A new proposal by U.S. Senators Tammy Baldwin (D-WI) and Jeff Merkley (D-OR) named the Brokaw Act seeks to put more restraints on the Schedule 13-D. Under current law, when an investor acquires more than 5% of a publicly traded company they have 10 days to file a 13-D, stating their intent. The new proposal under The Brokaw Act, changes the window of time to file to two days. A drastic change to a mere two days could have far-reaching effects on the entire economy. As the U.S. economy continues to rebuild itself, the last thing we should be doing is discouraging investment. Oversight and transparency are a must, but there must be some middle ground. Skin tight regulation such as this goes against the premise this country was built upon.
In their bill these two Senators pick one company, name the Act after it, and then cast the entire activist investing community as raiders and law breakers. This is not an accurate portrayal of activist investing results nor of their intent. Professor Lucian Bebchuk published a study, “The Long-Term Effects of Hedge Fund Activism”, which analyzed over 2000 activist interventions. The study reveals that there is no evidence that the short terms gains effect the long term performance of a company. This is the most comprehensive study done to date regarding this.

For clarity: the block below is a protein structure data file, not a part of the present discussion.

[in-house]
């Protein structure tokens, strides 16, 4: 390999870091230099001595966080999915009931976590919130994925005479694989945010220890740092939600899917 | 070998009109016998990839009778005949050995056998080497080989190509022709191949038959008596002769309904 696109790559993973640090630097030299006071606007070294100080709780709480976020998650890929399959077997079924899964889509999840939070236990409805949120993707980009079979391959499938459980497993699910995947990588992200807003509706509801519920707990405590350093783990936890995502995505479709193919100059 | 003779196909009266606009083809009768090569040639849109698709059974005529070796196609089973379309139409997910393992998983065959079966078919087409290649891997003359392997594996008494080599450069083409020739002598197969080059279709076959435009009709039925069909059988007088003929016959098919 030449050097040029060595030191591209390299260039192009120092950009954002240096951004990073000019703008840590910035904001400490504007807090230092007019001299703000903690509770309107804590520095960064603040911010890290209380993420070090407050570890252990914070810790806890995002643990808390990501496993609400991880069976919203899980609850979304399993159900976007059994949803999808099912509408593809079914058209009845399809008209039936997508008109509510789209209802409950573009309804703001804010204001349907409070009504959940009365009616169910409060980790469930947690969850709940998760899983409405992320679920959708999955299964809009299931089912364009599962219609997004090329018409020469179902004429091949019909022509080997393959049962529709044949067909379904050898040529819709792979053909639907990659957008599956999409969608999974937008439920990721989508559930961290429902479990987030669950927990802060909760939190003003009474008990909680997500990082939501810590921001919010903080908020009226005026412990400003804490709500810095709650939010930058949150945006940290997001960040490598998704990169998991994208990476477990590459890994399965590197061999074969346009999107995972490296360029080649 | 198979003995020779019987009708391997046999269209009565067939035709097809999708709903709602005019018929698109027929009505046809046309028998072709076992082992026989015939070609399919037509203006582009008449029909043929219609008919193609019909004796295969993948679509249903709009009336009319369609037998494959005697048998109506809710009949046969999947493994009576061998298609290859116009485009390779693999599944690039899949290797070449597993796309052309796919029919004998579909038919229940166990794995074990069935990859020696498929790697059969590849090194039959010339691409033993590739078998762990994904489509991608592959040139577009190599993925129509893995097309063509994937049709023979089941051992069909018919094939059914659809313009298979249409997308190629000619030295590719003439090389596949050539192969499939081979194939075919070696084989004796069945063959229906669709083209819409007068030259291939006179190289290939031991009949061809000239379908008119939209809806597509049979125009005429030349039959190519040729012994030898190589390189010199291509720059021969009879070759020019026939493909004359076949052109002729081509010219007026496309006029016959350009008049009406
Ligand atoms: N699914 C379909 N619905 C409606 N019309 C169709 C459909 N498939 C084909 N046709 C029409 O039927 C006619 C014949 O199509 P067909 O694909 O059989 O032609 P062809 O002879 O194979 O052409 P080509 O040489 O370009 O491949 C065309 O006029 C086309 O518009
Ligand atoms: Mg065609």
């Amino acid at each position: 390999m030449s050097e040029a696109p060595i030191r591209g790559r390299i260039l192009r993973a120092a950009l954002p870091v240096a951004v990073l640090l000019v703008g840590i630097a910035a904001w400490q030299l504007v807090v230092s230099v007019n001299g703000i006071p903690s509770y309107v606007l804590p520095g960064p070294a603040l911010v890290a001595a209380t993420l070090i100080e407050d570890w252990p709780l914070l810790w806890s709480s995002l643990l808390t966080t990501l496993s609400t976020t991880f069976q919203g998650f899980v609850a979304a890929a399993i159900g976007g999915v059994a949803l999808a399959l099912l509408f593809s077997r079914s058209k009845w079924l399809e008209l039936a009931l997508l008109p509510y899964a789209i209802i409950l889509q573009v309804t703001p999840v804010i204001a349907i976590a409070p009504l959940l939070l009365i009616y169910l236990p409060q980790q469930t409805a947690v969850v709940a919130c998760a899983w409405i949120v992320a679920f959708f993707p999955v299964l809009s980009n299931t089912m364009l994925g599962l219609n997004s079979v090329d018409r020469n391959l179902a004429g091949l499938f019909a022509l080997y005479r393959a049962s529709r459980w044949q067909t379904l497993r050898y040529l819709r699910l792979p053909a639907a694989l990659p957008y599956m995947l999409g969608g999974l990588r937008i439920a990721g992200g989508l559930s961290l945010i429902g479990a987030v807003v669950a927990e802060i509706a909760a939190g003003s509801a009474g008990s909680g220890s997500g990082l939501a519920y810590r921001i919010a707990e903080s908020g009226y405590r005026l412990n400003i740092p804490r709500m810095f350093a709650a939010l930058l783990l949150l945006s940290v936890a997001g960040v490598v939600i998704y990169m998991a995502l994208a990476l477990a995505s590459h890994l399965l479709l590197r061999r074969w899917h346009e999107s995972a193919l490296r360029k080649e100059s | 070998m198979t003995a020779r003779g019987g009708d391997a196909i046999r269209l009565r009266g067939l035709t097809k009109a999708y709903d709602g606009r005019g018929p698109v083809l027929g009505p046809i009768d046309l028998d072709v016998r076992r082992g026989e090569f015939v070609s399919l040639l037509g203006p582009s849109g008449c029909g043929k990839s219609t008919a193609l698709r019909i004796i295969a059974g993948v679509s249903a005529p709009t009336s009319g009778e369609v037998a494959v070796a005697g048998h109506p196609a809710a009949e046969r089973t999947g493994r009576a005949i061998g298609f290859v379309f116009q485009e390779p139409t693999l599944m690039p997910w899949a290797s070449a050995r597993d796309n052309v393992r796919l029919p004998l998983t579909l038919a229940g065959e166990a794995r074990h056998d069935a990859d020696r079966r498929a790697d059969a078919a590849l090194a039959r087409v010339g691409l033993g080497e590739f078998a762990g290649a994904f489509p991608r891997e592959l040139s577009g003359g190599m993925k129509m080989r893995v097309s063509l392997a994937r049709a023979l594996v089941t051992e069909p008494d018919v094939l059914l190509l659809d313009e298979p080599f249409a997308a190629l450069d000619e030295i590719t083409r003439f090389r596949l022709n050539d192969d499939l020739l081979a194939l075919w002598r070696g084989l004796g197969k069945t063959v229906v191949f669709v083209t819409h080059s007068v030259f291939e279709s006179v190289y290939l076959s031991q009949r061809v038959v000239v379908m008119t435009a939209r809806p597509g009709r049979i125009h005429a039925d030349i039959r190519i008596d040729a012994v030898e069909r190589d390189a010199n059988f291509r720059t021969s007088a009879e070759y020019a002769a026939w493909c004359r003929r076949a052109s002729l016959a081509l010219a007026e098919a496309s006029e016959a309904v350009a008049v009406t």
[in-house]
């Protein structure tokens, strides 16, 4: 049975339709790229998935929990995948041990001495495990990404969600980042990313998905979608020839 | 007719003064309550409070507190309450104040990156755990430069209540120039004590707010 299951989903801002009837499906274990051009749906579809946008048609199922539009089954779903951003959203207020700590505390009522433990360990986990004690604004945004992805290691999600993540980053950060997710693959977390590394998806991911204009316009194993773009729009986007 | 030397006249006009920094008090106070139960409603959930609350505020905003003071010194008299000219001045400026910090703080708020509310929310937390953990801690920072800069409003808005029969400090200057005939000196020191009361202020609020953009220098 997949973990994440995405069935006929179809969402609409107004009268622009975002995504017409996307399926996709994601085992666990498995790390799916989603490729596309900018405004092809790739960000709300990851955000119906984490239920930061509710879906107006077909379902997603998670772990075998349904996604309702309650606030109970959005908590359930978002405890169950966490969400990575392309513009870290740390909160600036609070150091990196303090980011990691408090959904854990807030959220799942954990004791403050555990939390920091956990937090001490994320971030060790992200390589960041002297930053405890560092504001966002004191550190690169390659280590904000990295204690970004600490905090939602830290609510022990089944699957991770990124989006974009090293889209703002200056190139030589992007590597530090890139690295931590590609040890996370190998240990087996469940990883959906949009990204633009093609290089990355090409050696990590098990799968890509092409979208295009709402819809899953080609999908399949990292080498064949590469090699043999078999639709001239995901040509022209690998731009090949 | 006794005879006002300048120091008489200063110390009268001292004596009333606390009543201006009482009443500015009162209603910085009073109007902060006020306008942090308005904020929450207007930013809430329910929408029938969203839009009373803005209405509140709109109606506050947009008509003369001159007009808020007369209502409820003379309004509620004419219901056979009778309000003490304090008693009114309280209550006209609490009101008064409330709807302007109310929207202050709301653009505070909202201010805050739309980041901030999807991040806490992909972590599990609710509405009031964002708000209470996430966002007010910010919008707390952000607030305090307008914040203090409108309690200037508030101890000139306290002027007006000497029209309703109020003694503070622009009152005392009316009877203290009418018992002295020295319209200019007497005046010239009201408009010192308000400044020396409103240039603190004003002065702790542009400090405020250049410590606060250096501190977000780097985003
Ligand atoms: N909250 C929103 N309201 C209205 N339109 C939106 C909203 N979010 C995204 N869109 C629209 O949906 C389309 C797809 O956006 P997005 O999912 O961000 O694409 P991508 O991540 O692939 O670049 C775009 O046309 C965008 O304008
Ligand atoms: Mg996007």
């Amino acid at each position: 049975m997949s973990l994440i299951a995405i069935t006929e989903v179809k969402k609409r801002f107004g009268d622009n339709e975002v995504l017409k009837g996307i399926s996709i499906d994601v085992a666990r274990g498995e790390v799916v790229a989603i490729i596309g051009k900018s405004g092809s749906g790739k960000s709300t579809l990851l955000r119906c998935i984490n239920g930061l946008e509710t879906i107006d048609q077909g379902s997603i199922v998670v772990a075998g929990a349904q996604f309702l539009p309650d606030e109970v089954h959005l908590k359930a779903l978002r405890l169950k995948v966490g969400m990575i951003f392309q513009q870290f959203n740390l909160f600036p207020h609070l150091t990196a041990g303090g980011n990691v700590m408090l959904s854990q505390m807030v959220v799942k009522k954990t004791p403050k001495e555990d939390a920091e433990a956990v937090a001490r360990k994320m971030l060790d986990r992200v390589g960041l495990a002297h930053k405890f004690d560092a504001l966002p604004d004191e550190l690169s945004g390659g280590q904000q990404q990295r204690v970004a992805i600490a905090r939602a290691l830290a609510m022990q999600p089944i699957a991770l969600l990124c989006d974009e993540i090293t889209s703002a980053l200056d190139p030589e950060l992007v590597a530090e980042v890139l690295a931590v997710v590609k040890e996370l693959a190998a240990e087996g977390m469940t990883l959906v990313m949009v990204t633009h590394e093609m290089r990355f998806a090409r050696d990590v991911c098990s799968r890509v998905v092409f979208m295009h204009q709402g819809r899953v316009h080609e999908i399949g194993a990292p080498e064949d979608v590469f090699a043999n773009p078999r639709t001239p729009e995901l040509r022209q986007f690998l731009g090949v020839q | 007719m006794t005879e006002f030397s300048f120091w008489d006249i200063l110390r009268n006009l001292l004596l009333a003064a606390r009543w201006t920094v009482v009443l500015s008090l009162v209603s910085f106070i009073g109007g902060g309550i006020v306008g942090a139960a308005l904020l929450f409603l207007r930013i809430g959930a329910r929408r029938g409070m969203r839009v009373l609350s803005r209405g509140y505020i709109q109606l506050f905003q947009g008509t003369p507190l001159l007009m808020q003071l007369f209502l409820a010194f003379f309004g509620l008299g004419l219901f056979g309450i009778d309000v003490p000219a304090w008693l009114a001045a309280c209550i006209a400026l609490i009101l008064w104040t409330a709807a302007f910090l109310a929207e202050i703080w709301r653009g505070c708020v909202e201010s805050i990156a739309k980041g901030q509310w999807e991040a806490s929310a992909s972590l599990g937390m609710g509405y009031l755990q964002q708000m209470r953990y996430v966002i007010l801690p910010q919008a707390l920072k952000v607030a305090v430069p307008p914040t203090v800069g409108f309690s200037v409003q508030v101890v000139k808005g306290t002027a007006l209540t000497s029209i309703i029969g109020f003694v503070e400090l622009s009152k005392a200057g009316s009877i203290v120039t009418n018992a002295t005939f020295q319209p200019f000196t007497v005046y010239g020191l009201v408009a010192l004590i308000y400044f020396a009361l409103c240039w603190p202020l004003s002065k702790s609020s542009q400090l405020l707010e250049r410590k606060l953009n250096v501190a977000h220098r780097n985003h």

The premise of activist investing is to hold CEOs and Boards of Directors accountable. The Board has a duty to its shareholders to maximize the value of a company. These companies make a decision to go public and to take the money of investors in the venture, subjecting themselves to regulations, and most importantly, to the shareholders. Yet this is often forgotten. When an activist investor goes in and starts asking questions and requesting changes, they are often met with a poison pill defense deployed by a high brow NYC Law Firm. However, these companies can’t have it both ways. You can’t take public money and then ignore the people who hold shares in your company.
Men such as Carl Icahn and Daniel Loeb do something well, they hold people accountable, and demand results. Time and time again, this has worked. There were 348 activist campaigns in 2015. There are over 4000 publicly traded companies, meaning that the campaigns represent a fraction overall. The real question is how many of these 4000 companies are being run into the ground with poor management and oversight?